What Game of Thrones tells us about Western wars of liberation
This article contains spoilers for Game of Thrones and the Avengers End Game.
So finally the curtains fall on the Game of Thrones, and it feels after much anticipation and build-up that the show like the Golden Compass has managed to kill itself with a whimper. Prior to the final episode, fans complained about spoilers, with leaks already circulating on Twitter, leaving fans even more agitated whether the notion that Bran Stark played by Isaac Hempstead-Write who did nothing other than watch the destruction around him was actually going to sit on the iron throne – surely not!
With fans signing a petition for writers to re-write the ending I guess it somewhat makes sense why Hempstead-Write found the notion absurd, I mean after eight seasons his character finally becomes relevant. But even without the leaks, we had pretty much known DaenerysTargaryen (Danny) was going to die; the question was by whom – Jon Snow or Arya Stark. In the end, it was Snow, damned for saving humanity from its new tyrant and aunt turned lover– Daenerys.
But what had left most fans enraged is how the arc of Daenerys had been torpedoed into not making sense at all. How did Daenerys just disintegrate like that? It is telling however that in the latest edition of the New Yorker, Emilia Clarke, who plays Daenerys, mentions that her character’s arc is that of Lawrence of Arabia. It kind of makes sense now why Daenerys was accused of being a white saviour.
But viewers can’t complain about the show, as the producers had foreshadowed much regarding Daenerys’ character, many fans, however, chose to ignore this aspect of her character, maybe because we have sub-consciously become engrained of white saviours killing in the name of liberation.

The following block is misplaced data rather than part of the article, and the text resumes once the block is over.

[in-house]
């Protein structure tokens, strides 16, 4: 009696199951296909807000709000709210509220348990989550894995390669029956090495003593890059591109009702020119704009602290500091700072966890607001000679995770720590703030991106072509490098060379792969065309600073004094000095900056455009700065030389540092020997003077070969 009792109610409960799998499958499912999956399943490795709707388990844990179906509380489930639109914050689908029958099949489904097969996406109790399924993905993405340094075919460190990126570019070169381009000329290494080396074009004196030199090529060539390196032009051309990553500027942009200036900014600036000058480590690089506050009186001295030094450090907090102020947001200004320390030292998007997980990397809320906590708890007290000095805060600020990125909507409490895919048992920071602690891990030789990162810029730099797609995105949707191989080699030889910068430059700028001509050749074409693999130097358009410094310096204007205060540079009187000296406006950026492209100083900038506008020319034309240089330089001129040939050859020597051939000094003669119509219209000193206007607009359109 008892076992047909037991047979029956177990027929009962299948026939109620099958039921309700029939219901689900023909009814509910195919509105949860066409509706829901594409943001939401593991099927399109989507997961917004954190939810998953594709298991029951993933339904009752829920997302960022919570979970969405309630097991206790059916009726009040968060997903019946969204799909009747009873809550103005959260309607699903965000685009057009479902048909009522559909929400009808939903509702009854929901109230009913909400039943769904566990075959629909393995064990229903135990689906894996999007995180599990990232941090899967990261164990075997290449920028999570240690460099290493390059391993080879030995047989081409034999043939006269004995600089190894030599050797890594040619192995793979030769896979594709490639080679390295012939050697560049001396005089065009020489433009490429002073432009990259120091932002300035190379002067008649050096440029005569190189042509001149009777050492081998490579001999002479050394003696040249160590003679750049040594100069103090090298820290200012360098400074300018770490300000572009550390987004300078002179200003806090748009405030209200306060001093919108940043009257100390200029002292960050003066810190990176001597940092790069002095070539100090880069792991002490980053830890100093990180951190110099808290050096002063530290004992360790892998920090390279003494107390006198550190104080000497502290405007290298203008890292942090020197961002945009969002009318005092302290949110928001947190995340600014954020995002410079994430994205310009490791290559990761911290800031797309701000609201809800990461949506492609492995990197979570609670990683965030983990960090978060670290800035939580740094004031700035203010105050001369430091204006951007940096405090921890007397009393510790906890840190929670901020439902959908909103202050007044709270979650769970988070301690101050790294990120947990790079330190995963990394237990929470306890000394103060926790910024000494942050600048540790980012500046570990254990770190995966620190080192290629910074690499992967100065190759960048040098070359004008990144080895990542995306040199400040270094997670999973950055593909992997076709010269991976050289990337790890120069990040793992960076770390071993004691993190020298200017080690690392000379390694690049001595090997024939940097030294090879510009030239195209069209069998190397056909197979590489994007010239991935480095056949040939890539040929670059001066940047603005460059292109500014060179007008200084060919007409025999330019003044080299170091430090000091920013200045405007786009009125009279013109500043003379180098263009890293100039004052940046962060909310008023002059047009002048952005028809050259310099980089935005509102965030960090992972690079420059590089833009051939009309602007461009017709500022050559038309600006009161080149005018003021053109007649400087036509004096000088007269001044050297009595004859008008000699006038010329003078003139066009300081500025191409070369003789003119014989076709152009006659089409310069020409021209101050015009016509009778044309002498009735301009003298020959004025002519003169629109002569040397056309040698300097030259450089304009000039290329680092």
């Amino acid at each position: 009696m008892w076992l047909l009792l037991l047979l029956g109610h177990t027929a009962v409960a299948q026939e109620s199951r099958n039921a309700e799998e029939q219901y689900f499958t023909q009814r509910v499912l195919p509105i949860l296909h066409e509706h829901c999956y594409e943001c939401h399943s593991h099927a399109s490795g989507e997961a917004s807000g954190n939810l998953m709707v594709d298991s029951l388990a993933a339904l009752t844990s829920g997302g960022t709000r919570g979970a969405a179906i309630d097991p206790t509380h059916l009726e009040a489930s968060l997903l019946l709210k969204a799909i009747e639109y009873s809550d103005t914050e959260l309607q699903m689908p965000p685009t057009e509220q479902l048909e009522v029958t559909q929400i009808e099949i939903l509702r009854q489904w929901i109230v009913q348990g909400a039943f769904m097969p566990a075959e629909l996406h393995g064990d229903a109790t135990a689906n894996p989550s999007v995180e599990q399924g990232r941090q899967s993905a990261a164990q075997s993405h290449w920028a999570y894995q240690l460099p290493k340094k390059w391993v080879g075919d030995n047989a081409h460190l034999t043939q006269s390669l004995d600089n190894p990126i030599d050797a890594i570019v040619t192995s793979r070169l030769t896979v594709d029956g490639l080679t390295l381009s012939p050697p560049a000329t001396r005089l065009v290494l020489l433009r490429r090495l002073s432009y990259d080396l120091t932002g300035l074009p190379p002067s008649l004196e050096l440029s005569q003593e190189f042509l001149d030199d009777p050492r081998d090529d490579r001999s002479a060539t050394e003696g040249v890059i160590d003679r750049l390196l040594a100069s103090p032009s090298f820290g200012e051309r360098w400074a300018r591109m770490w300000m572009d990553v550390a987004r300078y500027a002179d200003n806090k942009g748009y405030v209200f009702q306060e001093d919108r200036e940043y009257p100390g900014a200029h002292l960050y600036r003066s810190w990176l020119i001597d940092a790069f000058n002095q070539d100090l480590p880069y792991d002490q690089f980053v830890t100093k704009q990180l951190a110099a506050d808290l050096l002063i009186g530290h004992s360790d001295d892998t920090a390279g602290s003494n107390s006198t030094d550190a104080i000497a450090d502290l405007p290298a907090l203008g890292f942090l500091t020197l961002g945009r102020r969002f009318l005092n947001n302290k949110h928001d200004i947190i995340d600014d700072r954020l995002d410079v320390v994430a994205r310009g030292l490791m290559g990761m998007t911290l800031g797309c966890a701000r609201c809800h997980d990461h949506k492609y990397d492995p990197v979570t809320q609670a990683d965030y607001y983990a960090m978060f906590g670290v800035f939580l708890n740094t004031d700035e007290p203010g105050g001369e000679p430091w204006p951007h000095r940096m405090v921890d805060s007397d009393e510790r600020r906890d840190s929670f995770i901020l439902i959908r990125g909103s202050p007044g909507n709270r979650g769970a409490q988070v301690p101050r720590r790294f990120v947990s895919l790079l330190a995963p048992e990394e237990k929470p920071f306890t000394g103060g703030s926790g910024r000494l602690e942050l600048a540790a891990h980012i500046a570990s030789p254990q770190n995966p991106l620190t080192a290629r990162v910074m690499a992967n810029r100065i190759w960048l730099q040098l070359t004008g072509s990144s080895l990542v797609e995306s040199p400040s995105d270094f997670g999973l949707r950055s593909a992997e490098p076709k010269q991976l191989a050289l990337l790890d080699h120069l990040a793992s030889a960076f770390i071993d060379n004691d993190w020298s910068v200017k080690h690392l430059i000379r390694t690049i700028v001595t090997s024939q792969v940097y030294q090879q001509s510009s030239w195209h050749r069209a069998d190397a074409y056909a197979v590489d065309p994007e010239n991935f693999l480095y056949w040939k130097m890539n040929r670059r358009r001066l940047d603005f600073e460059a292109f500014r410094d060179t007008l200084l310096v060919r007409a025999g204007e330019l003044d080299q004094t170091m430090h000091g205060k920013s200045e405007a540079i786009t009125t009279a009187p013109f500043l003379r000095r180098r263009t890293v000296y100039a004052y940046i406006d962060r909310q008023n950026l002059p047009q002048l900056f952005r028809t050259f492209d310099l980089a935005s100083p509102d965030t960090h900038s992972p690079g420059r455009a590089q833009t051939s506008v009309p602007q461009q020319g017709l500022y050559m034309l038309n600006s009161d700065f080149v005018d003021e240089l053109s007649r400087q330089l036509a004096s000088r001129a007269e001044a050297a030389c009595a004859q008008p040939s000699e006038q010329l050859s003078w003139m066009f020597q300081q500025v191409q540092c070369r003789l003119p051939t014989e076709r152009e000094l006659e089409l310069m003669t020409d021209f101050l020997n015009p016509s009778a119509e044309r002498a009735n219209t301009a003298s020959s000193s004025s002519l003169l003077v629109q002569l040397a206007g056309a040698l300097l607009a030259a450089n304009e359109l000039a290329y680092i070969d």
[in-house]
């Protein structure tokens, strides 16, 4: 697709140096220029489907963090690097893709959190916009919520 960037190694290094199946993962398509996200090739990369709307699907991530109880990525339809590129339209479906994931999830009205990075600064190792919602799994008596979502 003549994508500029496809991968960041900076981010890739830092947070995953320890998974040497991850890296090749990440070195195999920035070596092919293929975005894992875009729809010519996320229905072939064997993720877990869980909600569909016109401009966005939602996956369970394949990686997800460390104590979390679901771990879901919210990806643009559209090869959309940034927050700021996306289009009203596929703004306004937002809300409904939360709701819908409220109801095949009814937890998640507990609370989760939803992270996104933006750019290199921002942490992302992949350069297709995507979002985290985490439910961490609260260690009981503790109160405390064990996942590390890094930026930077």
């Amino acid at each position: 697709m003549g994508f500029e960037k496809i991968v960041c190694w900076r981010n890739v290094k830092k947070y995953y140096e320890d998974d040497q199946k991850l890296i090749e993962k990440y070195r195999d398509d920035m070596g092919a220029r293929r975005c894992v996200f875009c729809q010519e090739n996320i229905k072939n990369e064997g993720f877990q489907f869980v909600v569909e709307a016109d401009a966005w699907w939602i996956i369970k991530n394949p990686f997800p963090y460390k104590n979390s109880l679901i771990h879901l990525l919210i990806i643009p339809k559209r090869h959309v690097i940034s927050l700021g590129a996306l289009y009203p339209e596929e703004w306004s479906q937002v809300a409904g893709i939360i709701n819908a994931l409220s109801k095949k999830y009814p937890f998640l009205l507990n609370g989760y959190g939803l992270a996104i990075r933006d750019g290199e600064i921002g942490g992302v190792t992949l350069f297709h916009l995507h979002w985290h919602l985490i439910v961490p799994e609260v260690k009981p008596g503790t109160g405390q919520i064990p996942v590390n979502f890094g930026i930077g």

One could argue this season that viewers apatite was being catered for as the only way to top death was more death – one becomes surprised how many creative ways death can be depicted. We might be upset with Daenerys, but murder, gore and betrayal were reasons people tuned in. We begrudgingly tolerated a child (Bran Stark) being pushed out of a tower for witnessing incest, or Prince Oberyn having his head crushed by the Mountain’s bare hands. We collectively witnessed rape, mass murder at red weddings and the detonation of a place of worship for the sake of secular power over religion. In the name of entertainment, there wasn’t much left to shock or upset, or was there?
The show also had its own ‘shock and awe moment’. Watching the ‘Breaker of Chains’ bearing down on the innocent with her mighty dragon Drogon, scorching Kings Landing to the core from the skies while her army of Dothraki and the Unsullied trashed the city from the ground has received the most criticism. It didn’t make sense, how could Daenerys flip out like that? Is this madness or calculation?
It raises an interesting point; can mass murder ever be permissible so long as there is a justified reason? Say liberation, perhaps? It raises a further point, are tyrants fair game for assassination without due process, if the process is to instil democracy in the way Bran has made it to the throne? Is this how democracy works? With Bran as the philosopher-leader is this the ideal notion of Western political theory?
In many ways, fans can’t be too upset with Daenerys as the foreign liberator who killed innocent prisoners of war, the old, women and children?
One could say in the West, we continue to ignore the signs of colonial structural tyranny in the name of liberty. For many, the boundaries between good and bad should be easy, but is it like that in real life?
After all, the Game of Thrones is simply a work of fiction. Maybe it is easier to speak ‘truth’ in fiction than in reality. If this episode points to anything is that in the name of entertainment, the traumatisation of the viewer is inescapable as reality and fiction become ever so blurred, even with dragons involved.
The academic C. Scott Jordan explained “[A] certain school of thought deems that all fiction ought to be an escape from the grinding reality of the day to day. But sometimes ‘escapism’ of fiction is just enough of a stretch to reveal deep insights into the reality we ourselves are blind to as we go about our days”. We invested in Daenerys, some even named their children after her, and jeered and cheered as she killed one after another in the name of ‘justice’ and ‘freedom’ and of course what was ‘rightfully’ hers.